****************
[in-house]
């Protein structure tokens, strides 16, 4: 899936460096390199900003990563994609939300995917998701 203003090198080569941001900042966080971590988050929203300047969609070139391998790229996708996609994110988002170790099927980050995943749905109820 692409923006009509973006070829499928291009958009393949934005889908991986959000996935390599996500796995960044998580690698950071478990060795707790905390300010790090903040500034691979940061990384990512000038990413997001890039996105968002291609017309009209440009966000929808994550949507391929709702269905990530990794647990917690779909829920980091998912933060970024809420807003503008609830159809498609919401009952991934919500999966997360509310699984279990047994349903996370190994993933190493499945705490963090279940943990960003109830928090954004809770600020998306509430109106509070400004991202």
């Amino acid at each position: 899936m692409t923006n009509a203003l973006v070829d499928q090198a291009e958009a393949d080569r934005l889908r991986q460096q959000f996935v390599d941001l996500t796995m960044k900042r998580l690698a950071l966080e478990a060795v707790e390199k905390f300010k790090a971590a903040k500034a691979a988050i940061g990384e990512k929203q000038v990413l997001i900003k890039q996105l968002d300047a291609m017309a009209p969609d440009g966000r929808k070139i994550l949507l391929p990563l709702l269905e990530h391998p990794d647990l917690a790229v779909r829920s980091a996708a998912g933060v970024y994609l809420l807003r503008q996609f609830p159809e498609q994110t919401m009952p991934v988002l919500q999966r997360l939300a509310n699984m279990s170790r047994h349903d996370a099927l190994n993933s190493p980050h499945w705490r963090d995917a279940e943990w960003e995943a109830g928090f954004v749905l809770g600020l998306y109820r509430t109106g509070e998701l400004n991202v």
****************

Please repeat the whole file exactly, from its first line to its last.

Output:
[in-house]
């Protein structure tokens, strides 16, 4: 899936460096390199900003990563994609939300995917998701 203003090198080569941001900042966080971590988050929203300047969609070139391998790229996708996609994110988002170790099927980050995943749905109820 692409923006009509973006070829499928291009958009393949934005889908991986959000996935390599996500796995960044998580690698950071478990060795707790905390300010790090903040500034691979940061990384990512000038990413997001890039996105968002291609017309009209440009966000929808994550949507391929709702269905990530990794647990917690779909829920980091998912933060970024809420807003503008609830159809498609919401009952991934919500999966997360509310699984279990047994349903996370190994993933190493499945705490963090279940943990960003109830928090954004809770600020998306509430109106509070400004991202």
């Amino acid at each position: 899936m692409t923006n009509a203003l973006v070829d499928q090198a291009e958009a393949d080569r934005l889908r991986q460096q959000f996935v390599d941001l996500t796995m960044k900042r998580l690698a950071l966080e478990a060795v707790e390199k905390f300010k790090a971590a903040k500034a691979a988050i940061g990384e990512k929203q000038v990413l997001i900003k890039q996105l968002d300047a291609m017309a009209p969609d440009g966000r929808k070139i994550l949507l391929p990563l709702l269905e990530h391998p990794d647990l917690a790229v779909r829920s980091a996708a998912g933060v970024y994609l809420l807003r503008q996609f609830p159809e498609q994110t919401m009952p991934v988002l919500q999966r997360l939300a509310n699984m279990s170790r047994h349903d996370a099927l190994n993933s190493p980050h499945w705490r963090d995917a279940e943990w960003e995943a109830g928090f954004v749905l809770g600020l998306y109820r509430t109106g509070e998701l400004n991202v």